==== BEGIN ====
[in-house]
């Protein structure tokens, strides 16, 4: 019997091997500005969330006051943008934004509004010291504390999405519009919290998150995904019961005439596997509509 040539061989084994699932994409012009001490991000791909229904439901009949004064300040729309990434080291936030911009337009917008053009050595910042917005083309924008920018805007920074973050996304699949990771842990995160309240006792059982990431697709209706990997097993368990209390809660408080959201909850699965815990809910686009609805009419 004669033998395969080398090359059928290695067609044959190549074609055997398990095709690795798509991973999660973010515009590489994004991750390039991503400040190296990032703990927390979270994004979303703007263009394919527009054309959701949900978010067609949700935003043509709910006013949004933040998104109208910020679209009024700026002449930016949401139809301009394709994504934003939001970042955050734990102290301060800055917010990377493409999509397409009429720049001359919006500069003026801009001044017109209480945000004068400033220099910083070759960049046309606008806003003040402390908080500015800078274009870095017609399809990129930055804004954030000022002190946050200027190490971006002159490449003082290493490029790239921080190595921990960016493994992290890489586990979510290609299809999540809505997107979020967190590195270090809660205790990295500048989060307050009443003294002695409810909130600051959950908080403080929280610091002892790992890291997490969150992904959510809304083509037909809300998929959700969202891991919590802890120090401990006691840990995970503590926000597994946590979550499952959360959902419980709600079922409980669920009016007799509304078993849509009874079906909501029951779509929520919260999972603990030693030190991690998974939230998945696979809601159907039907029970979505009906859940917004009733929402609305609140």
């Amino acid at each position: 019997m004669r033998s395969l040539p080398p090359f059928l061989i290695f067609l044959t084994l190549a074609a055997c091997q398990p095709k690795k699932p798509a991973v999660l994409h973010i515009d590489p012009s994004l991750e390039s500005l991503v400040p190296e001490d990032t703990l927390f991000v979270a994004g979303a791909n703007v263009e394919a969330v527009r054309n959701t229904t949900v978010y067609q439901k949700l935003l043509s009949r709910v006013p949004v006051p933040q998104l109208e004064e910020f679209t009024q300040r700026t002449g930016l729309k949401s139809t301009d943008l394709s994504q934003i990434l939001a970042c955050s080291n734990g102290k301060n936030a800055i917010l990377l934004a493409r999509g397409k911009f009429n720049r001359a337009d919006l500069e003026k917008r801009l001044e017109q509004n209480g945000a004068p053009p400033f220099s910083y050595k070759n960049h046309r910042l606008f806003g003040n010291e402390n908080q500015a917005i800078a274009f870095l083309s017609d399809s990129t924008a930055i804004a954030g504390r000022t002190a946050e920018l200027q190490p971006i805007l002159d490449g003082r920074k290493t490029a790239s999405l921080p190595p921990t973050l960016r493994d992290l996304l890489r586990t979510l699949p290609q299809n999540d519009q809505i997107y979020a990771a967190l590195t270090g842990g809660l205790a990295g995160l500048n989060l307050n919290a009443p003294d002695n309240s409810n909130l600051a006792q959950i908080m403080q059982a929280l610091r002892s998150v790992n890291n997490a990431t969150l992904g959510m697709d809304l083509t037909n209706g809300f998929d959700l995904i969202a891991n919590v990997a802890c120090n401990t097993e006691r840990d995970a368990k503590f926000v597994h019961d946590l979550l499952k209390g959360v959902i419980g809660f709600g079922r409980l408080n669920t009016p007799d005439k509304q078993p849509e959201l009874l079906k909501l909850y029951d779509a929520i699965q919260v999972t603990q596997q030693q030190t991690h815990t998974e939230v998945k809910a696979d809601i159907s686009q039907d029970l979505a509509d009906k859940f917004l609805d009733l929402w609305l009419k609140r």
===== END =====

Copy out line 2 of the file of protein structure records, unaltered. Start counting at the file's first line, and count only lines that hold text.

């Protein structure tokens, strides 16, 4: 019997091997500005969330006051943008934004509004010291504390999405519009919290998150995904019961005439596997509509 040539061989084994699932994409012009001490991000791909229904439901009949004064300040729309990434080291936030911009337009917008053009050595910042917005083309924008920018805007920074973050996304699949990771842990995160309240006792059982990431697709209706990997097993368990209390809660408080959201909850699965815990809910686009609805009419 004669033998395969080398090359059928290695067609044959190549074609055997398990095709690795798509991973999660973010515009590489994004991750390039991503400040190296990032703990927390979270994004979303703007263009394919527009054309959701949900978010067609949700935003043509709910006013949004933040998104109208910020679209009024700026002449930016949401139809301009394709994504934003939001970042955050734990102290301060800055917010990377493409999509397409009429720049001359919006500069003026801009001044017109209480945000004068400033220099910083070759960049046309606008806003003040402390908080500015800078274009870095017609399809990129930055804004954030000022002190946050200027190490971006002159490449003082290493490029790239921080190595921990960016493994992290890489586990979510290609299809999540809505997107979020967190590195270090809660205790990295500048989060307050009443003294002695409810909130600051959950908080403080929280610091002892790992890291997490969150992904959510809304083509037909809300998929959700969202891991919590802890120090401990006691840990995970503590926000597994946590979550499952959360959902419980709600079922409980669920009016007799509304078993849509009874079906909501029951779509929520919260999972603990030693030190991690998974939230998945696979809601159907039907029970979505009906859940917004009733929402609305609140």